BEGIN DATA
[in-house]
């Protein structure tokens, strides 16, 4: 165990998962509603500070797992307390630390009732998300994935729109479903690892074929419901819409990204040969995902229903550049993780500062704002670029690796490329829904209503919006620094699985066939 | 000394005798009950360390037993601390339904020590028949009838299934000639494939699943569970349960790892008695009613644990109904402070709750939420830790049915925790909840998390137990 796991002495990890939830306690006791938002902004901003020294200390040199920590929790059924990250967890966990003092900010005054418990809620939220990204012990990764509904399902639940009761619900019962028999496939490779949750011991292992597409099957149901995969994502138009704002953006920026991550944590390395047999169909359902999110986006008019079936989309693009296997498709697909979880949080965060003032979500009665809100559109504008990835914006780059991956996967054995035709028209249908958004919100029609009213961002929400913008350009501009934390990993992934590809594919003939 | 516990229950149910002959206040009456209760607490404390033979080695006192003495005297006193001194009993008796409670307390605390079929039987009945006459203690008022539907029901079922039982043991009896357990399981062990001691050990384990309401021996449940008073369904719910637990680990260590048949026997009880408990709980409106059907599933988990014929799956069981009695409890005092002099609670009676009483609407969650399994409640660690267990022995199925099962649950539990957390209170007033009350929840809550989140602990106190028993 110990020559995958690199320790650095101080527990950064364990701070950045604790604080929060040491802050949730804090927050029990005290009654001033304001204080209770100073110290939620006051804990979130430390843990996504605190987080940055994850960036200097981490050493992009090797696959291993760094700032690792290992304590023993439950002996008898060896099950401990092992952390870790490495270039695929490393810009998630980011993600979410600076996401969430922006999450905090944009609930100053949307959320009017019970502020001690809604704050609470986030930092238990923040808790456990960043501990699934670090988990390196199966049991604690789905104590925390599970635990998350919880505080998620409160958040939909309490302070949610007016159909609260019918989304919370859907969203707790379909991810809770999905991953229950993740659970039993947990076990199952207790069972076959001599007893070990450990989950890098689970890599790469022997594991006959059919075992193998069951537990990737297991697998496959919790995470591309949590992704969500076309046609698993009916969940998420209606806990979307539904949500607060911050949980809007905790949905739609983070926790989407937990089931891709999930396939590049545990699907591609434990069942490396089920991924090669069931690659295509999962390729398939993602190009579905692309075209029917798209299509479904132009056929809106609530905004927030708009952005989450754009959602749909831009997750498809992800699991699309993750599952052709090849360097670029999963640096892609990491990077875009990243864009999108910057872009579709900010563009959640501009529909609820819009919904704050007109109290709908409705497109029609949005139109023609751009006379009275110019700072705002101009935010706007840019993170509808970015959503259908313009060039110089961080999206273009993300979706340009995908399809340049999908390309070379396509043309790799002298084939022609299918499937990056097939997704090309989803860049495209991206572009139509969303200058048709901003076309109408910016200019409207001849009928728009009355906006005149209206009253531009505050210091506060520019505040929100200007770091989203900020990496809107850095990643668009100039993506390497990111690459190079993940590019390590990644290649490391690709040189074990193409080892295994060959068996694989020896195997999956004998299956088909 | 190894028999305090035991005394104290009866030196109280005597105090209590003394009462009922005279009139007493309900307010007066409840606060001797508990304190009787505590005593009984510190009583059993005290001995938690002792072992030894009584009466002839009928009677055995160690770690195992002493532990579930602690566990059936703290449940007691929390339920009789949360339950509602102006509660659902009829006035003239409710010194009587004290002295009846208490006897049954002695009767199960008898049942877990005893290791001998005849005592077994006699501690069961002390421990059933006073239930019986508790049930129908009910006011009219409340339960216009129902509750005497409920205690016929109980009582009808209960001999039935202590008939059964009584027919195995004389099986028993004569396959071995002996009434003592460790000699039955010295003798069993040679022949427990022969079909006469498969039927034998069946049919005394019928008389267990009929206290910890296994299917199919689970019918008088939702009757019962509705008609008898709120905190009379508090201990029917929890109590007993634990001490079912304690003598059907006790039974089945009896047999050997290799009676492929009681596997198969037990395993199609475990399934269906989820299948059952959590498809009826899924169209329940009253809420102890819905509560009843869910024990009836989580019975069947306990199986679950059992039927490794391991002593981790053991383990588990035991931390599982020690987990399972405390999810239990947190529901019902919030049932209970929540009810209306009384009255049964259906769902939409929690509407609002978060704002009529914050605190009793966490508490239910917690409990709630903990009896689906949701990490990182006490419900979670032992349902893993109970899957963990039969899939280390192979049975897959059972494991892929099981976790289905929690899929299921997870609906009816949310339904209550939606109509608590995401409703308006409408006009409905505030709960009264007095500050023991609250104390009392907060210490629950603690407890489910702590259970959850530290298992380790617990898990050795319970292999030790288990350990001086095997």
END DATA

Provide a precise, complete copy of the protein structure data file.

[in-house]
């Protein structure tokens, strides 16, 4: 165990998962509603500070797992307390630390009732998300994935729109479903690892074929419901819409990204040969995902229903550049993780500062704002670029690796490329829904209503919006620094699985066939 | 000394005798009950360390037993601390339904020590028949009838299934000639494939699943569970349960790892008695009613644990109904402070709750939420830790049915925790909840998390137990 796991002495990890939830306690006791938002902004901003020294200390040199920590929790059924990250967890966990003092900010005054418990809620939220990204012990990764509904399902639940009761619900019962028999496939490779949750011991292992597409099957149901995969994502138009704002953006920026991550944590390395047999169909359902999110986006008019079936989309693009296997498709697909979880949080965060003032979500009665809100559109504008990835914006780059991956996967054995035709028209249908958004919100029609009213961002929400913008350009501009934390990993992934590809594919003939 | 516990229950149910002959206040009456209760607490404390033979080695006192003495005297006193001194009993008796409670307390605390079929039987009945006459203690008022539907029901079922039982043991009896357990399981062990001691050990384990309401021996449940008073369904719910637990680990260590048949026997009880408990709980409106059907599933988990014929799956069981009695409890005092002099609670009676009483609407969650399994409640660690267990022995199925099962649950539990957390209170007033009350929840809550989140602990106190028993 110990020559995958690199320790650095101080527990950064364990701070950045604790604080929060040491802050949730804090927050029990005290009654001033304001204080209770100073110290939620006051804990979130430390843990996504605190987080940055994850960036200097981490050493992009090797696959291993760094700032690792290992304590023993439950002996008898060896099950401990092992952390870790490495270039695929490393810009998630980011993600979410600076996401969430922006999450905090944009609930100053949307959320009017019970502020001690809604704050609470986030930092238990923040808790456990960043501990699934670090988990390196199966049991604690789905104590925390599970635990998350919880505080998620409160958040939909309490302070949610007016159909609260019918989304919370859907969203707790379909991810809770999905991953229950993740659970039993947990076990199952207790069972076959001599007893070990450990989950890098689970890599790469022997594991006959059919075992193998069951537990990737297991697998496959919790995470591309949590992704969500076309046609698993009916969940998420209606806990979307539904949500607060911050949980809007905790949905739609983070926790989407937990089931891709999930396939590049545990699907591609434990069942490396089920991924090669069931690659295509999962390729398939993602190009579905692309075209029917798209299509479904132009056929809106609530905004927030708009952005989450754009959602749909831009997750498809992800699991699309993750599952052709090849360097670029999963640096892609990491990077875009990243864009999108910057872009579709900010563009959640501009529909609820819009919904704050007109109290709908409705497109029609949005139109023609751009006379009275110019700072705002101009935010706007840019993170509808970015959503259908313009060039110089961080999206273009993300979706340009995908399809340049999908390309070379396509043309790799002298084939022609299918499937990056097939997704090309989803860049495209991206572009139509969303200058048709901003076309109408910016200019409207001849009928728009009355906006005149209206009253531009505050210091506060520019505040929100200007770091989203900020990496809107850095990643668009100039993506390497990111690459190079993940590019390590990644290649490391690709040189074990193409080892295994060959068996694989020896195997999956004998299956088909 | 190894028999305090035991005394104290009866030196109280005597105090209590003394009462009922005279009139007493309900307010007066409840606060001797508990304190009787505590005593009984510190009583059993005290001995938690002792072992030894009584009466002839009928009677055995160690770690195992002493532990579930602690566990059936703290449940007691929390339920009789949360339950509602102006509660659902009829006035003239409710010194009587004290002295009846208490006897049954002695009767199960008898049942877990005893290791001998005849005592077994006699501690069961002390421990059933006073239930019986508790049930129908009910006011009219409340339960216009129902509750005497409920205690016929109980009582009808209960001999039935202590008939059964009584027919195995004389099986028993004569396959071995002996009434003592460790000699039955010295003798069993040679022949427990022969079909006469498969039927034998069946049919005394019928008389267990009929206290910890296994299917199919689970019918008088939702009757019962509705008609008898709120905190009379508090201990029917929890109590007993634990001490079912304690003598059907006790039974089945009896047999050997290799009676492929009681596997198969037990395993199609475990399934269906989820299948059952959590498809009826899924169209329940009253809420102890819905509560009843869910024990009836989580019975069947306990199986679950059992039927490794391991002593981790053991383990588990035991931390599982020690987990399972405390999810239990947190529901019902919030049932209970929540009810209306009384009255049964259906769902939409929690509407609002978060704002009529914050605190009793966490508490239910917690409990709630903990009896689906949701990490990182006490419900979670032992349902893993109970899957963990039969899939280390192979049975897959059972494991892929099981976790289905929690899929299921997870609906009816949310339904209550939606109509608590995401409703308006409408006009409905505030709960009264007095500050023991609250104390009392907060210490629950603690407890489910702590259970959850530290298992380790617990898990050795319970292999030790288990350990001086095997």